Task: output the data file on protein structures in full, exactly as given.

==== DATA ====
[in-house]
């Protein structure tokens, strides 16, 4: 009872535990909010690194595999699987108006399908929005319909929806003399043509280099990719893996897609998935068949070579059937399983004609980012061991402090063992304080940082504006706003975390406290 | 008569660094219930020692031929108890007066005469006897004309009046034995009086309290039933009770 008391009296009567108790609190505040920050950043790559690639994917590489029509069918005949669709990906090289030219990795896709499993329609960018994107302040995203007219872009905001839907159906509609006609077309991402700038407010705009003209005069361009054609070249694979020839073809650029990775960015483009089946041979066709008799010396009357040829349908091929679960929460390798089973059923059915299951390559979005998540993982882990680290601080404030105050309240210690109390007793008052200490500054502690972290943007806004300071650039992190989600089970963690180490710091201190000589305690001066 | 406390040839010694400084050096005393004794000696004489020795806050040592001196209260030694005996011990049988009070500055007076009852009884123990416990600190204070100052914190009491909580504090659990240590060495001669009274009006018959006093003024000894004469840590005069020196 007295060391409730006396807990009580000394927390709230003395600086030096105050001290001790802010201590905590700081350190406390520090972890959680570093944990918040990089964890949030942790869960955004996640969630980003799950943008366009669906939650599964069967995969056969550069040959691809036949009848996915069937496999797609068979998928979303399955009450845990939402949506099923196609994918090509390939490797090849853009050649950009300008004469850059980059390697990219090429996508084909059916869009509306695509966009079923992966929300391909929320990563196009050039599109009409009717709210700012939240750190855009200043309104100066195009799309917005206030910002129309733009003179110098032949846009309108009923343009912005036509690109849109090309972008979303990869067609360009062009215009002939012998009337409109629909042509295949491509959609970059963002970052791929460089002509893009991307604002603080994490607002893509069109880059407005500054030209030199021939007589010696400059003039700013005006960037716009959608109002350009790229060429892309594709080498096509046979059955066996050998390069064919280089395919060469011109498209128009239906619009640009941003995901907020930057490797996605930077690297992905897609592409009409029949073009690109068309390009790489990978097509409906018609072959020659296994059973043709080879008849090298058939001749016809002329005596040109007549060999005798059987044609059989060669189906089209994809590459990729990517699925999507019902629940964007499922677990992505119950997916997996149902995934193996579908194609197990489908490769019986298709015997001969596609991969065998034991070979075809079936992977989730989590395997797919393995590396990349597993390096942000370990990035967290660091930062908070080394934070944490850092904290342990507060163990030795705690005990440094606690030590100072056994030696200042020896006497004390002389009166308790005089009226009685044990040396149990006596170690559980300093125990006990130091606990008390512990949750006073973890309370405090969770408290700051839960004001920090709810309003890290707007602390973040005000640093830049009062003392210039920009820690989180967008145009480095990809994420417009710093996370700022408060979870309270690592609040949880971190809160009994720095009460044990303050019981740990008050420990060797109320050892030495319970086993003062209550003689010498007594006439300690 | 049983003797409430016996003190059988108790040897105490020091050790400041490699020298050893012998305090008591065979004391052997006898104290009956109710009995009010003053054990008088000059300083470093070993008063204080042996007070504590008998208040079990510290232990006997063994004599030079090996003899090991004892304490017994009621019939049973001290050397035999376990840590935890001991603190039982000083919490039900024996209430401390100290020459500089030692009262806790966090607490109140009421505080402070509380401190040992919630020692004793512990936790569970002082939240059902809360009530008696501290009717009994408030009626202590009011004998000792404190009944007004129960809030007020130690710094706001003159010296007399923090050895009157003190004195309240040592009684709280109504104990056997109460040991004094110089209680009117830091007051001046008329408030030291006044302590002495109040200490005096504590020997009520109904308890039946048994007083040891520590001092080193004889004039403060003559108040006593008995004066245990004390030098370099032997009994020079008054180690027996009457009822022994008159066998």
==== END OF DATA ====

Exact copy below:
[in-house]
């Protein structure tokens, strides 16, 4: 009872535990909010690194595999699987108006399908929005319909929806003399043509280099990719893996897609998935068949070579059937399983004609980012061991402090063992304080940082504006706003975390406290 | 008569660094219930020692031929108890007066005469006897004309009046034995009086309290039933009770 008391009296009567108790609190505040920050950043790559690639994917590489029509069918005949669709990906090289030219990795896709499993329609960018994107302040995203007219872009905001839907159906509609006609077309991402700038407010705009003209005069361009054609070249694979020839073809650029990775960015483009089946041979066709008799010396009357040829349908091929679960929460390798089973059923059915299951390559979005998540993982882990680290601080404030105050309240210690109390007793008052200490500054502690972290943007806004300071650039992190989600089970963690180490710091201190000589305690001066 | 406390040839010694400084050096005393004794000696004489020795806050040592001196209260030694005996011990049988009070500055007076009852009884123990416990600190204070100052914190009491909580504090659990240590060495001669009274009006018959006093003024000894004469840590005069020196 007295060391409730006396807990009580000394927390709230003395600086030096105050001290001790802010201590905590700081350190406390520090972890959680570093944990918040990089964890949030942790869960955004996640969630980003799950943008366009669906939650599964069967995969056969550069040959691809036949009848996915069937496999797609068979998928979303399955009450845990939402949506099923196609994918090509390939490797090849853009050649950009300008004469850059980059390697990219090429996508084909059916869009509306695509966009079923992966929300391909929320990563196009050039599109009409009717709210700012939240750190855009200043309104100066195009799309917005206030910002129309733009003179110098032949846009309108009923343009912005036509690109849109090309972008979303990869067609360009062009215009002939012998009337409109629909042509295949491509959609970059963002970052791929460089002509893009991307604002603080994490607002893509069109880059407005500054030209030199021939007589010696400059003039700013005006960037716009959608109002350009790229060429892309594709080498096509046979059955066996050998390069064919280089395919060469011109498209128009239906619009640009941003995901907020930057490797996605930077690297992905897609592409009409029949073009690109068309390009790489990978097509409906018609072959020659296994059973043709080879008849090298058939001749016809002329005596040109007549060999005798059987044609059989060669189906089209994809590459990729990517699925999507019902629940964007499922677990992505119950997916997996149902995934193996579908194609197990489908490769019986298709015997001969596609991969065998034991070979075809079936992977989730989590395997797919393995590396990349597993390096942000370990990035967290660091930062908070080394934070944490850092904290342990507060163990030795705690005990440094606690030590100072056994030696200042020896006497004390002389009166308790005089009226009685044990040396149990006596170690559980300093125990006990130091606990008390512990949750006073973890309370405090969770408290700051839960004001920090709810309003890290707007602390973040005000640093830049009062003392210039920009820690989180967008145009480095990809994420417009710093996370700022408060979870309270690592609040949880971190809160009994720095009460044990303050019981740990008050420990060797109320050892030495319970086993003062209550003689010498007594006439300690 | 049983003797409430016996003190059988108790040897105490020091050790400041490699020298050893012998305090008591065979004391052997006898104290009956109710009995009010003053054990008088000059300083470093070993008063204080042996007070504590008998208040079990510290232990006997063994004599030079090996003899090991004892304490017994009621019939049973001290050397035999376990840590935890001991603190039982000083919490039900024996209430401390100290020459500089030692009262806790966090607490109140009421505080402070509380401190040992919630020692004793512990936790569970002082939240059902809360009530008696501290009717009994408030009626202590009011004998000792404190009944007004129960809030007020130690710094706001003159010296007399923090050895009157003190004195309240040592009684709280109504104990056997109460040991004094110089209680009117830091007051001046008329408030030291006044302590002495109040200490005096504590020997009520109904308890039946048994007083040891520590001092080193004889004039403060003559108040006593008995004066245990004390030098370099032997009994020079008054180690027996009457009822022994008159066998």